You are here: Home » Economy & Policy » News
Business Standard

Nitish's Bihar acts bold while Adityanath's UP inches towards populism

Bihar announces steep hike in power rates; UP offers free power

Shreya Jai 

Power tariffs for industry shoot up

Uttar Pradesh (UP) and Bihar – two of the most under developed states in the country – have been similar in a lot many ways. Be it the slow pace of development, subsequent populist governments and, for years, being treated as a ground for just political gains. The two states also delivered electoral verdicts surpassing the imagination of the best political pundits. 

Then there are dissimilarities. While Bihar offered its reins to who had brought development in the languishing state, UP chose the Narendra Modi-led Bharatiya Janata Party (BJP) government, which has promised unprecedented development in the state.

So, when the newly appointed UP Chief Minister (CM), Yogi Adityanath, made headlines by taking 50 decisions in one week – from banning illegal slaughterhouses to constituting Anti-Romeo squad – his announcement on power rates came as a shocker. The CM announced free electricity to below poverty line (BPL) households and subsidised power up till 100 units of Rs 3 per unit. The young power minister of the state, Shrikant Sharma, also announced 24-hour power supply to four holy cities – Ayodhya, Mathura, Varanasi and Gorakhpur.

At the same time, Bihar announced a 55 per cent increase in power tariffs across slabs. The final power tariff would range in Rs 5.75-8 per unit in ascending order of usage. Interestingly, the for the rural population has been much steeper than for the urban populace — close to 175 per cent from existing rates. This is also the first time ever that the state, or for that matter any state, has approved such an upward tariff revision.

In contrast to this, during the Samajwadi Party (SP) regime, UP signed power purchase agreements carrying an average rate of Rs 5.5 per unit. Under the previous government, the state also signed a memorandum of understanding for power distribution reforms under the Ujwal Discoms Assurance Yojana (UDAY). This came at a time when the state was staring at a debt of Rs 54,000 crore.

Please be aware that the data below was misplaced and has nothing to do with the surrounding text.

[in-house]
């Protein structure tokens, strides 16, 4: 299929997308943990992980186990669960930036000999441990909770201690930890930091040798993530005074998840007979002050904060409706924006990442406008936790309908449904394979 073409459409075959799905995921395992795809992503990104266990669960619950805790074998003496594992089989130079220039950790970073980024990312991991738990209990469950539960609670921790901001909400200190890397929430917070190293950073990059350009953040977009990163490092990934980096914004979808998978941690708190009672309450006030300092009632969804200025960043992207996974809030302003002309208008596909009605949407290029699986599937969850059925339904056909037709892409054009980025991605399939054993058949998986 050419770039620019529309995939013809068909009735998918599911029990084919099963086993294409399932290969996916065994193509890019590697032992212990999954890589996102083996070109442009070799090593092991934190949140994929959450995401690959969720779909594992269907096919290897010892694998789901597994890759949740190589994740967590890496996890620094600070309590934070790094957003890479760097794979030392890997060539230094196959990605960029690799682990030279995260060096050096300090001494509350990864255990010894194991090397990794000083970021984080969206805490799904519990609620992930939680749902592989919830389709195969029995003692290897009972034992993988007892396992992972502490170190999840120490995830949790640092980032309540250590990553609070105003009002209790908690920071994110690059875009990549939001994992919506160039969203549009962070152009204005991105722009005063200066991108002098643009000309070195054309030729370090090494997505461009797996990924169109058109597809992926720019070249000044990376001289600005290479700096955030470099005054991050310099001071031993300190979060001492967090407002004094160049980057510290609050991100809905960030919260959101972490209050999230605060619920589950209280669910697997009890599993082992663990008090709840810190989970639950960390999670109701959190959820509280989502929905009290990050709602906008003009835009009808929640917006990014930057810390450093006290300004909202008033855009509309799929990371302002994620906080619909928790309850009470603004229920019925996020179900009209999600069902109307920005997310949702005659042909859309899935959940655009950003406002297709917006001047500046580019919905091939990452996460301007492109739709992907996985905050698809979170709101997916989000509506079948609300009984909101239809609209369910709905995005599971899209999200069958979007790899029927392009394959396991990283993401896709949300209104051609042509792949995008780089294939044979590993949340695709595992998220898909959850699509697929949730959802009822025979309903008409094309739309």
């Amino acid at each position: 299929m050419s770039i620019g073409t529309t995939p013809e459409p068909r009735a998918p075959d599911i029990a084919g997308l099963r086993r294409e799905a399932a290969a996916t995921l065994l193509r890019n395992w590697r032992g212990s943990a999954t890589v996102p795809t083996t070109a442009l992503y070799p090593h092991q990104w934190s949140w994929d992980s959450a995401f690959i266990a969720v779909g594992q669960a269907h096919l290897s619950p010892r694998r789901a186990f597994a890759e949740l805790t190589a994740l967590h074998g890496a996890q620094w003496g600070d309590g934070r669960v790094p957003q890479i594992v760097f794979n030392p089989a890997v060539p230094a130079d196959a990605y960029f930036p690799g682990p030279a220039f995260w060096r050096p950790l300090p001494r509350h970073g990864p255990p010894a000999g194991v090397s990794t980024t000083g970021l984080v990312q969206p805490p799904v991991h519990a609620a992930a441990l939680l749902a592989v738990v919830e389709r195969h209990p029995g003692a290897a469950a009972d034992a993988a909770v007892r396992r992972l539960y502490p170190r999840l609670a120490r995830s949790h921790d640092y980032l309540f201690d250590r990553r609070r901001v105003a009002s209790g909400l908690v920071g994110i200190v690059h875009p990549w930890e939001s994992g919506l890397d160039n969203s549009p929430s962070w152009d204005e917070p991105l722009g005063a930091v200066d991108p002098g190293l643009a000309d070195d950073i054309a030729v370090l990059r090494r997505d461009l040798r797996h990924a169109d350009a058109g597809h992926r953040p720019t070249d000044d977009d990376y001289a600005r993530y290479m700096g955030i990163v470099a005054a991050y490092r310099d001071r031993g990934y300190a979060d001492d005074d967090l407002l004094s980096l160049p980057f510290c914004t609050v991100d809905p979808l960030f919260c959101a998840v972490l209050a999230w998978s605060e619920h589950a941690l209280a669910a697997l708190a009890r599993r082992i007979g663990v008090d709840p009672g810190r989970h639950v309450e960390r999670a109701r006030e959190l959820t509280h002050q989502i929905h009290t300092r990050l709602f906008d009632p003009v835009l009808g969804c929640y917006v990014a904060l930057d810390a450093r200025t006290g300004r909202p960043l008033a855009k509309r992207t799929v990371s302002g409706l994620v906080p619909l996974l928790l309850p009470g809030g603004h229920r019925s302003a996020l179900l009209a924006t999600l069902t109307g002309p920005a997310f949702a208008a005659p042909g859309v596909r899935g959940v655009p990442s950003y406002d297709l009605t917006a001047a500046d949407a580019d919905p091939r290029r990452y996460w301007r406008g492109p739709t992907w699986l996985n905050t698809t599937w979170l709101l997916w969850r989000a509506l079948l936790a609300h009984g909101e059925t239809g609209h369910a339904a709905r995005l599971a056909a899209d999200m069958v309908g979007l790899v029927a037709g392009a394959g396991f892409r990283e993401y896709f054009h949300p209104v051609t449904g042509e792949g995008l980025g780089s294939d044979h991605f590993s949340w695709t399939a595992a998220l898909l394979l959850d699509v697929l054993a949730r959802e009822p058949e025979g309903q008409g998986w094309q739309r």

Meanwhile, Bihar, which has cracked down on the vicious circle of subsided tariff, had a minuscule debt of Rs 3,000 crore.

Bihar's state government has cited guidelines in approving the On the other hand, the UP government is promising to expedite the technological improvement in last-mile power distribution. However, for a state which is yet to see a financial turnaround in its discoms, such promises are long shots.

On the other hand, Bihar has shown the way for all other states, which gave away electricity at nil rates to a large section of subsidised population and reeled under losses for years. When UDAY, which is the fourth attempt to turnaround the distribution sector, was initiated, the cumulative debt of the country's discoms was Rs 4 lakh crore — the highest exposure for the banking sector.

One of the key issues during the UP campaign was power. Jibes were exchanged between the erstwhile SP government in the state and the The discrepancy in rural electrification in UP also took a political turn with the Centre accusing the state government of communalism and the latter ducking them with fictitious claims.

While the new UP government is claiming that it will provide round-the-clock power by 2019, Bihar has already cracked the whip. The state authorities have claimed that the would be reduced subsequently as the discoms start making money to stay afloat.

envisages financial and operational turnaround of the discoms. Under the scheme, one of the first steps for the state government is to take over the debt of the discoms and issue bonds against it. While this cleans the financial slate of the discoms, future financing would depend on their operational performance.

While both states have been equally successful in issuing bonds, Bihar has taken the lead in steps taken to reform the whole system. While Kanpur is eyeing a smart grid and Varanasi has shown the way for underground cabling, an overhaul is still missing. Further, UP tops the list in energy theft and power transmission losses. On the other hand, Bihar has taken strict steps against offenders of power theft. 

Offering free power takes the rhetoric in the opposite direction of what the government promised with UP's populist measures are bound to be hailed by the public. The Bihar government, for its part, is already facing brickbats. The truth, however, is that Bihar's bold move of tariff reforms should ideally inspire more states, most importantly those with a similar economic situation, such as UP.